I’m no expert when it comes to street art but I do have one thing going for me. I’m from Bristol; the official home of Banksy and some of the most celebrated street art in Europe. Everywhere I go, I’m surrounded by colourful graffiti and sky-high murals. So it’s no wonder that I felt right at home in Lisbon; a city that has embraced cutting-edge street art for decades and has successfully transformed entire abandoned neighbourhoods into mesmerising works of art, in their own right.
There are a number of organised street art tours around Lisbon but you don’t have to go out of your way to discover the urban art scene. It’s everywhere you look and you can get a pretty good taste, just by walking to some of the city’s main attractions. But it helps if you know some of the hot-spots, so here’s my top tips for where to spot street art in Lisbon.
Read more: A weekend in Lisbon: Top Things to See and Do
Where to spot street art in Lisbon:
The ancient neighbourhood of Alfama was our ‘home away from home’ for 3 blissful days and we came face to face with some of the city’s most vibrant street art, within steps of our quaint Airbnb apartment.
A casual walk to some of the neighbourhood’s key tourist attractions, such as Castelo de Sao Jorge and Miradouro das Portas do Sol, will guarantee you plenty of opportunities to spot colourful wall art and quirky street exhibitions. One of my favourite finds was this fascinating street exhibition by a local artist who turns recycled garbage into unique pieces of art!
Bordering Alfama is one of the city’s best kept secrets – the downtown district of Mouraria. This multicultural hub of local life has retained all its old-world charm and authenticity and makes for a fascinating afternoon wander.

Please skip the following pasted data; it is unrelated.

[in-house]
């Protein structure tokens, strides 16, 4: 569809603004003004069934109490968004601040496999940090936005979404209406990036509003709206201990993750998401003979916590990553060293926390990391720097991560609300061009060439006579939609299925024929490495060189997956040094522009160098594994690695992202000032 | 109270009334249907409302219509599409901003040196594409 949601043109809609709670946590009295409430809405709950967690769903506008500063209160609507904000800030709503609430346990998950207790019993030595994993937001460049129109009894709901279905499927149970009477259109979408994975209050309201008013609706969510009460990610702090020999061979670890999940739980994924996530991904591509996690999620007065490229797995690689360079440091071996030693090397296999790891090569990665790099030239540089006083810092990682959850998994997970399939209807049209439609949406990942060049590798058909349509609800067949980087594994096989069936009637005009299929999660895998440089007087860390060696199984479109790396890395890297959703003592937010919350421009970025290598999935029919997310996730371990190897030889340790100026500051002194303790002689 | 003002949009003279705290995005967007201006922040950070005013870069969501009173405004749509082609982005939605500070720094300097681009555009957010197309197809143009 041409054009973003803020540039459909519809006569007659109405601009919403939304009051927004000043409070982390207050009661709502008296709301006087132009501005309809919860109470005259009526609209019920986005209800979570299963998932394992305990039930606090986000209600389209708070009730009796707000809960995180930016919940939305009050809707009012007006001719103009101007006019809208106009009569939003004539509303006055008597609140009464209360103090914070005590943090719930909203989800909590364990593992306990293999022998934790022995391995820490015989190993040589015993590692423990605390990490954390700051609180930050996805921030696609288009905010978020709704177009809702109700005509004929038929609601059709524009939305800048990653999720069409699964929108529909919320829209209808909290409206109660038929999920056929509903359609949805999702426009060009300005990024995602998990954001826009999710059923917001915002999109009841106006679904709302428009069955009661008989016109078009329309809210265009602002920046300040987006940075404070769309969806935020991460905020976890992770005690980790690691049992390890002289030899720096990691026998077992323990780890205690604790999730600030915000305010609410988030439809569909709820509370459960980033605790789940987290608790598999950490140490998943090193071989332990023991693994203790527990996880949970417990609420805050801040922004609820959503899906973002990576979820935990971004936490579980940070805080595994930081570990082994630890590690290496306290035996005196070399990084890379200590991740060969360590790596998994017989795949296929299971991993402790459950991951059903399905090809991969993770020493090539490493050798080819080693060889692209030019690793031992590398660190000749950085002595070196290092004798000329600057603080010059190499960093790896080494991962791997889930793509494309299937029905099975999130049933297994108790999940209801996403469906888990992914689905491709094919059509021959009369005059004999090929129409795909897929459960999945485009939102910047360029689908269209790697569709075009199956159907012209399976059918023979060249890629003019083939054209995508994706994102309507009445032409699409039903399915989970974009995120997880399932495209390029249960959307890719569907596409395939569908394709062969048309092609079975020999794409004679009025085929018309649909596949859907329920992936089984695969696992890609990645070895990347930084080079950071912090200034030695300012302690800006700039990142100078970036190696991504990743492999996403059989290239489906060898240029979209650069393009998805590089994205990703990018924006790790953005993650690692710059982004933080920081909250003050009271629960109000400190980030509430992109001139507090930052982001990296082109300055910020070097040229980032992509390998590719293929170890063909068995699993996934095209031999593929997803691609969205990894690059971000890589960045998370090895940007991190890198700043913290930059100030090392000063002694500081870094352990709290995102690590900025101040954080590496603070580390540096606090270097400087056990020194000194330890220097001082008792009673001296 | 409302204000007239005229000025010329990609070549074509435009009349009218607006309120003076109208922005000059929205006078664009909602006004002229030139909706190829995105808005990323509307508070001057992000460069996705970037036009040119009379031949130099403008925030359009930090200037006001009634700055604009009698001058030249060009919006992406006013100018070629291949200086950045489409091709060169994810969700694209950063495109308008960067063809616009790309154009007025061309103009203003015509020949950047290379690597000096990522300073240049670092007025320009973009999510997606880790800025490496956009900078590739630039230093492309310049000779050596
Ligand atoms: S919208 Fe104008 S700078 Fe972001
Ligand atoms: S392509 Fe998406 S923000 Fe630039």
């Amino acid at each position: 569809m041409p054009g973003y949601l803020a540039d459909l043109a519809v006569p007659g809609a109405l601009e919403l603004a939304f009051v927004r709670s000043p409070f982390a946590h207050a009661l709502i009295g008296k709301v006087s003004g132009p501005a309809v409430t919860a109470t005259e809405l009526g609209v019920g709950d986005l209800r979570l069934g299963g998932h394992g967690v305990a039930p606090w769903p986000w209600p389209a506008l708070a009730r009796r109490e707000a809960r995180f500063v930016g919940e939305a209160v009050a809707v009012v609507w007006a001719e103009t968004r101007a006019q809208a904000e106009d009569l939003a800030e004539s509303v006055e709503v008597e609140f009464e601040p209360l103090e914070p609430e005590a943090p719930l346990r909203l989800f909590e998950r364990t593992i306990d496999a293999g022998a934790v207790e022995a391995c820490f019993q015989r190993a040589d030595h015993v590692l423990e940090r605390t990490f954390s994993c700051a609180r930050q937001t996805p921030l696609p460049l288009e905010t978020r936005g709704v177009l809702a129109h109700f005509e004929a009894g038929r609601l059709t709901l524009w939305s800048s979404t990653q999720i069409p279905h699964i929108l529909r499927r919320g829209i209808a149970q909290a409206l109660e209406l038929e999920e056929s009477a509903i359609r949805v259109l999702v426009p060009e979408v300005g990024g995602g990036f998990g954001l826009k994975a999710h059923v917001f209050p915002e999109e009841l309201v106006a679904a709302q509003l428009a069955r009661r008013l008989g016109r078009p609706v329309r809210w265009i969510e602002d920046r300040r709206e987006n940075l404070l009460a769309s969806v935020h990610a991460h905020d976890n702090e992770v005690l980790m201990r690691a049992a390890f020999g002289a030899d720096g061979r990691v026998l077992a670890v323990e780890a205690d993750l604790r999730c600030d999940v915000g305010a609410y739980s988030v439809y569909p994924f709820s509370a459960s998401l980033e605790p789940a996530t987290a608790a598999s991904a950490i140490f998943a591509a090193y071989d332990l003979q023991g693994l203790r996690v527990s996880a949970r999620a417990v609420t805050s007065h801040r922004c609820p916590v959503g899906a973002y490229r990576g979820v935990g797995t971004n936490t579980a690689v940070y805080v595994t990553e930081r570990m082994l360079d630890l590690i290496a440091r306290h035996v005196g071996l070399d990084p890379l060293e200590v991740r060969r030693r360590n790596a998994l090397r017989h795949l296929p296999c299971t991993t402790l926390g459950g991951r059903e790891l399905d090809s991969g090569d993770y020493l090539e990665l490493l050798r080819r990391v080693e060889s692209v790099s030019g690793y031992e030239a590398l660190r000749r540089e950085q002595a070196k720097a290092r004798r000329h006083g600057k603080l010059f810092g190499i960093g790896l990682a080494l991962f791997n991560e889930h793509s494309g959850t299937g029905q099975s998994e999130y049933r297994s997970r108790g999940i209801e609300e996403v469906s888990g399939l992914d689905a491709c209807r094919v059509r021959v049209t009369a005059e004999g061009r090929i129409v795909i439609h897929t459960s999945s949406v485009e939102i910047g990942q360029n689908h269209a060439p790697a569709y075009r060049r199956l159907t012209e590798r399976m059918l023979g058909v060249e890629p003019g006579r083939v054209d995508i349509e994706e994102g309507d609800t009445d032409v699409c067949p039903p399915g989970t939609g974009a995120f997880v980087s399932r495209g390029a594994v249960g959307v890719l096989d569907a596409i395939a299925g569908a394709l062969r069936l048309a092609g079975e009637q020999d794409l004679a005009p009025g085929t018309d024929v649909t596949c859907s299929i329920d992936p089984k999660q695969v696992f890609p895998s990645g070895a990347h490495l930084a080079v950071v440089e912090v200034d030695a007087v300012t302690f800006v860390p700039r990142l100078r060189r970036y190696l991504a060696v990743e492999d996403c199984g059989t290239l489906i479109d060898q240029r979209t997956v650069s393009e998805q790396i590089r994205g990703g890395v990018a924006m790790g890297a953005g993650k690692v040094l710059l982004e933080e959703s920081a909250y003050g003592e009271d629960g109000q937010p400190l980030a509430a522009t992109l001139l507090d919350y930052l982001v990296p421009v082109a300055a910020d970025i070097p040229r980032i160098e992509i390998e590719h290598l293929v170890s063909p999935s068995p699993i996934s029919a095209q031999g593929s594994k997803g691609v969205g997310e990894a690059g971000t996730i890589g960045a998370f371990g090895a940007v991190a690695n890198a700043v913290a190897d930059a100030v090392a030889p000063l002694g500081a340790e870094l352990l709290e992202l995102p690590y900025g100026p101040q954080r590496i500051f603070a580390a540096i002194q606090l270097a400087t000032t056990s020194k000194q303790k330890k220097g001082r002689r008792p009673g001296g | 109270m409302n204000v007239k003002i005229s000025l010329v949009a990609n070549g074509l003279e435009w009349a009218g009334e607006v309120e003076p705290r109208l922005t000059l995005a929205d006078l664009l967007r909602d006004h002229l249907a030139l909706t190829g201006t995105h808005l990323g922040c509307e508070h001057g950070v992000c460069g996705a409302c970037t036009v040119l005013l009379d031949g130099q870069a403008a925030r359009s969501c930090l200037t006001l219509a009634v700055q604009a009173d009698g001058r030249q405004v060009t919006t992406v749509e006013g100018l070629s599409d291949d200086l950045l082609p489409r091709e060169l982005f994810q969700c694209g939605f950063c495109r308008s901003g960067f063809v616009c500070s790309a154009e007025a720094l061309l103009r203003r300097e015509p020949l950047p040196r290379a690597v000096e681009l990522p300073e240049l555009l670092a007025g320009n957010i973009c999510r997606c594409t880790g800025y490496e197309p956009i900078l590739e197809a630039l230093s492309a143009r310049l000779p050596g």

An excellent way to explore the art in this area is to join the Taste of Lisboa food tour. A knowledgeable local guide will take you through the maze of cobbled streets, stopping for delicious local dishes and shots of ginjinhua as you go!
Many of the streets here are dedicated to Fado – a traditional and melancholy musical genre, which still pulses through the veins of the city today. Local photographer Camilla Watson has paid tribute to the stars of Fado with an almost haunting photographic display that lines the alleyways.
‘The Tribute’ exhibition is just as moving, capturing the stories of local elderly people who have spent their whole lives within the walls of this neighbourhood.
Most visitors to Lisbon whizz straight past Alcântara on their way to Belem, missing out on one of the city’s most exciting and up-and-coming areas.
LX Factory – an abandoned factory turned creative arts district – is a great place to spot some of the city’s most imaginative and lively visual art.
The area is an eclectic hub of independent stores, galleries and cafes with art coming right out of the walls (literally). There’s plenty to see just by wandering up and down the main cobblestone streets but there are also some great bars and coffee shops if you fancy a break. We stopped at WISH coffee house and were served up one of the best brews of our trip!
This area is also a great place to get up close and personal with the iconic 25 de Abril Bridge. With the red pillars of the bridge in your midst, the smell of fresh coffee and funky liberal arts vibe, you could easily get lost and think you’re in San Francisco!
Looking for other things to do in Lisbon? Check out my ultimate weekend guide to Lisbon, including top tips on where to stay and what to see and do in Portugal’s most popular city.
Or if it’s street art you’re interested in, take a look at my article on spotting street art in Stokes Croft, Bristol.